I’ve been lucky enough over the years to be able to hire many people to the various teams I’ve led. Over the course of all of these interviews I’ve discovered that there are three core components that make a candidate a desirable addition to my team. While these three traits have emerged over the course of interviews focused on User Experience and Design teams, I believe they are applicable across all disciplines, industries and positions.
And so, without further ado, the three secrets to getting hired are:
- Have kick-ass chops — in other words, be the best you can be at whatever it is you’re trying to getting hired to do. This means knowing the discipline, the tools and the outputs. Unless you’re applying for an entry-level position, there will be an expectation that you will know how to perform the job. The onus is on you to be the best you can be at that job. Also, your new team and manager don’t want to train you in the craft – perhaps they’ll train you in the specifics of how to perform the craft at that specific workplace but they’ll expect that you know what you’re doing.
- Have an opinion — when asked at an interview how you feel about a particular subject, technique, outcome, etc have an opinion on the subject — even if that opinion differs from your interviewer. Also, use the opportunity to showcase that you have opinions about your industry and discipline. On my team, I seek out new ideas, thoughts and reactions — most managers do. Your point of view matters — even if it’s different than the commonly-held opinion.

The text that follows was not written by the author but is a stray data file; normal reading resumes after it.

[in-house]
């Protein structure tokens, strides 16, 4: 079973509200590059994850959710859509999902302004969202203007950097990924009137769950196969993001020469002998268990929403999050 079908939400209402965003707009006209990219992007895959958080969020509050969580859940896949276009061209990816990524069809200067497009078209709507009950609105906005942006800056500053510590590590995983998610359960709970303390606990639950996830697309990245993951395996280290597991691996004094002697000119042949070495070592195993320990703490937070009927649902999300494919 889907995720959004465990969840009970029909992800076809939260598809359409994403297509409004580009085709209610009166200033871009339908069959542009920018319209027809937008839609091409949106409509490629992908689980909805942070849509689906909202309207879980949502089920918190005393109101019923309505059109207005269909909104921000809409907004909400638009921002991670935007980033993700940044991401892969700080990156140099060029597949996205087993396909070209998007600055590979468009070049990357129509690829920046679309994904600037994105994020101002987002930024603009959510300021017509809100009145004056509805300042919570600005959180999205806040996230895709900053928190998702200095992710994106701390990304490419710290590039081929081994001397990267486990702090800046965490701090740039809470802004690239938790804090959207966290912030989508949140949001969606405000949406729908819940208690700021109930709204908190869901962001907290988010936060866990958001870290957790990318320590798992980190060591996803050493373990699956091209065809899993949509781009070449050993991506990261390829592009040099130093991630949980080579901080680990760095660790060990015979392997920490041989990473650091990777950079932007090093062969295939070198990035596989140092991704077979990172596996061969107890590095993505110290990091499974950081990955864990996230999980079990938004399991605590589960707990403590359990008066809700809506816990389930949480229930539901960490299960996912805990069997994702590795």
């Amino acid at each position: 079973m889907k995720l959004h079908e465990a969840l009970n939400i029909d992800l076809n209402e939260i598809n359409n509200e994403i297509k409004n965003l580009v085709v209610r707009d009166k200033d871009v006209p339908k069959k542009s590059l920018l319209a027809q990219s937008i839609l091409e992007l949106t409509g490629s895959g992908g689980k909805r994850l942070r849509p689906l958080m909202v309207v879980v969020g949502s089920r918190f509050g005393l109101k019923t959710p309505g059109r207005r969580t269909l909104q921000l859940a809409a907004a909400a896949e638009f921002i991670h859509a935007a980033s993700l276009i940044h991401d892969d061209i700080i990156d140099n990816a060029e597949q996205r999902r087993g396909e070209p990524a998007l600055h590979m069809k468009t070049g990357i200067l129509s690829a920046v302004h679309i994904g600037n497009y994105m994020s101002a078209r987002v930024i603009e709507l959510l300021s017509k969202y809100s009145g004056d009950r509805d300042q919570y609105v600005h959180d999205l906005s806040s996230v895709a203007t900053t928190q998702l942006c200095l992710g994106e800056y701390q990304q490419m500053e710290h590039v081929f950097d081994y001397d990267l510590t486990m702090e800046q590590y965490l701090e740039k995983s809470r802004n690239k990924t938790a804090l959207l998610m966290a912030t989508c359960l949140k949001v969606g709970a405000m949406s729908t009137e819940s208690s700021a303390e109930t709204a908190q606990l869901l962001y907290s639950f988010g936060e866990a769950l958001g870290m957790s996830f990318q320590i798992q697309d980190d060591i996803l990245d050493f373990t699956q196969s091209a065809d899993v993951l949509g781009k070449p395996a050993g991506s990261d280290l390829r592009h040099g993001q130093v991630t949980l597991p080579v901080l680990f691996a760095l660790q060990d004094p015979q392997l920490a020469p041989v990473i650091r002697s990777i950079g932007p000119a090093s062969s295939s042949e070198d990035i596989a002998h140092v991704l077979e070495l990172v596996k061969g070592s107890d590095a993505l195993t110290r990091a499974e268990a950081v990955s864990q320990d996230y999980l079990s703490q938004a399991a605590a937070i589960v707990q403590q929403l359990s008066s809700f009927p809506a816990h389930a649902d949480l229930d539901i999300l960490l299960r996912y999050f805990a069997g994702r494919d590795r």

- Have the initiative and passion to pursue that opinion (the one in #2) — You’re good at what you do. You have definitive opinions on how things should be done and why certain techniques work and others don’t. The last ingredient is initiative. Having initiative means finding your own motivations and energies to push those opinions and drive the direction of the work you’re responsible for. Without this last piece, your opinion is just an idea in your head. Growth companies look for team members who can move the company forward. Initiative moves your ideas forward which in turn moves the company.
I believe so firmly in these three traits that I actually tried to push through a job description (for every job on my team) with just those three things on it recently. Perhaps it’s a bit short but, to me, it says it all. Now, granted there will be corporations that may frown on some of these traits. It’s at that point where you have to ask yourself, if you have and value these traits, if that’s the place you really want to work.
Share these 3 secrets to getting hired with your networks. The more folks we get out there working in these ways, the better the output of the world’s best companies will ultimately be.